TransferWise, one of London’s most valuable tech “unicorns,” has taken a backhanded swipe at the government’s new plans to make companies list all of their foreign employees — a measure being introduced to prevent overseas workers “taking jobs British people could do.”
In a blog posted on TransferWise’s website on Friday, and titled “Dear Amber [Home Secretary Amber Rudd]” the company — which allows people to send money abroad online with lower fees than banks and other traditional operators — defended its multinational workforce, saying:
This week, the Home Secretary in the UK suggested employers should be required to report any foreign nationals they employ.
Happy to do just that. We’re very proud of our international team.
It’s that team that meant we were the first technology company to join the UK Faster Payments Network earlier this year.
It’s that team that helps people move £800 million around the world every month – saving millions in unfair fees in the process.
TransferWise and other tech companies in the UK innovate and compete globally – thanks to international talent.
TransferWise then goes on to list the 26 different nationalities of workers in its London headquarters, which include places as far afield as New Zealand, Argentina, and India.
The company was one of London’s first fintech “unicorns” — a private business valued at over $1 billion — and has attracted funding from Silicon Valley billionaire Peter Thiel, Virgin founder Sir Richard Branson, and Scottish asset manager Baille Gifford, among others. In job ads, it promises to “revolutionise” the world of international money transfer.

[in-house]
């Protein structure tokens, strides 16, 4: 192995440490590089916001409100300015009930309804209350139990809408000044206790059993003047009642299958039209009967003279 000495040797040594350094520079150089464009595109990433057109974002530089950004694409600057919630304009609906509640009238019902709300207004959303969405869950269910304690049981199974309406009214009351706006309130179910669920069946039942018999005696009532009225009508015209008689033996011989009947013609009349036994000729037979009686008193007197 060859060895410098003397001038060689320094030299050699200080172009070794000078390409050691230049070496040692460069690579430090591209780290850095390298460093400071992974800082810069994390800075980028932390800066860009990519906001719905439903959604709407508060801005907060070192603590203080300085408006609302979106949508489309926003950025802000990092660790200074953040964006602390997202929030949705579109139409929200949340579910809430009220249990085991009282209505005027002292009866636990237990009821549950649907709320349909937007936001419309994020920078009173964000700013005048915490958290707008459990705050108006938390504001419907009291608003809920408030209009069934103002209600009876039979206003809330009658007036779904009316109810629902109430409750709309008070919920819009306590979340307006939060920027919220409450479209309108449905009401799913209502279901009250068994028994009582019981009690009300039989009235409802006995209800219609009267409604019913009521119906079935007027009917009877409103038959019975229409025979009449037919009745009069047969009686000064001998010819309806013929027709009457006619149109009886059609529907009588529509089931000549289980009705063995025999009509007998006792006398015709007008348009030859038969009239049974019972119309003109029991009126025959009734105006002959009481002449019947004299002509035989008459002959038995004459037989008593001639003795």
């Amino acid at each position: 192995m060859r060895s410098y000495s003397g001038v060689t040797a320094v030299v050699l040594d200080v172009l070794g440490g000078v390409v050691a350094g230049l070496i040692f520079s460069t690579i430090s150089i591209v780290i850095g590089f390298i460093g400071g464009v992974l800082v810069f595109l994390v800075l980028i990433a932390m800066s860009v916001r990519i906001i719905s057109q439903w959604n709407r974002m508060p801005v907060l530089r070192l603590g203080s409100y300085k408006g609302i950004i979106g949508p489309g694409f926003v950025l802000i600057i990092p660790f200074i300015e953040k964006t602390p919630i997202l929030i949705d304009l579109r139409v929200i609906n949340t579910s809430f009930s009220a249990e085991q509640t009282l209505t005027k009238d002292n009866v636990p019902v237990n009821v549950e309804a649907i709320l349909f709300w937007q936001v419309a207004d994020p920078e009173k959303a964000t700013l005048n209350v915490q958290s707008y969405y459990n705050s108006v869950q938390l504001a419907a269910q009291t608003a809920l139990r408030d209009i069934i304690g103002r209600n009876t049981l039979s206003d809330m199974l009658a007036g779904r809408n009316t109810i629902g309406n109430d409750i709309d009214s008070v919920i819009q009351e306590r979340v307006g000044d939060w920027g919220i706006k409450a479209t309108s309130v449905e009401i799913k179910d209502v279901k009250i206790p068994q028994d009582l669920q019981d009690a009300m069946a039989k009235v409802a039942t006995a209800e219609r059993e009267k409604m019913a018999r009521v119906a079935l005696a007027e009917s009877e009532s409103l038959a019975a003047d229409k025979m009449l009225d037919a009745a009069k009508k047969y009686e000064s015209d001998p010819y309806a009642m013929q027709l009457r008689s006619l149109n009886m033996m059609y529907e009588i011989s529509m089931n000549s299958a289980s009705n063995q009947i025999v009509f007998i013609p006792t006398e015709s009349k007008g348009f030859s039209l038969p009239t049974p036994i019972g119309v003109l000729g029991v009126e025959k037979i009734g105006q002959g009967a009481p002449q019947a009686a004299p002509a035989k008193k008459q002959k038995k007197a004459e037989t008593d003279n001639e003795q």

The blog finishes by saying: “We’re proud to be an international team, based in London. TransferWise is a global service, built by a global team, for a world without borders (or walls).”
Rudd’s new proposals have been the subject of much debate in the past few days, with Labour party leader Jeremy Corbyn accusing the government of fanning “
the flames of xenophobia and hatred in our communities,” and numerous business leaders speaking out against the plans.
However, a poll undertaken by YouGov showed that the British public supports the proposals, with 59% of respondents saying that they support the idea, while just 26% said they oppose it. The idea has particularly strong support in Labour “heartlands” of Wales, the Midlands, and the North of England. Support in those regions is 61%.
Its appeal straddles class boundaries, too: 61% of working-class people support the idea, and 58% of middle-class people do.
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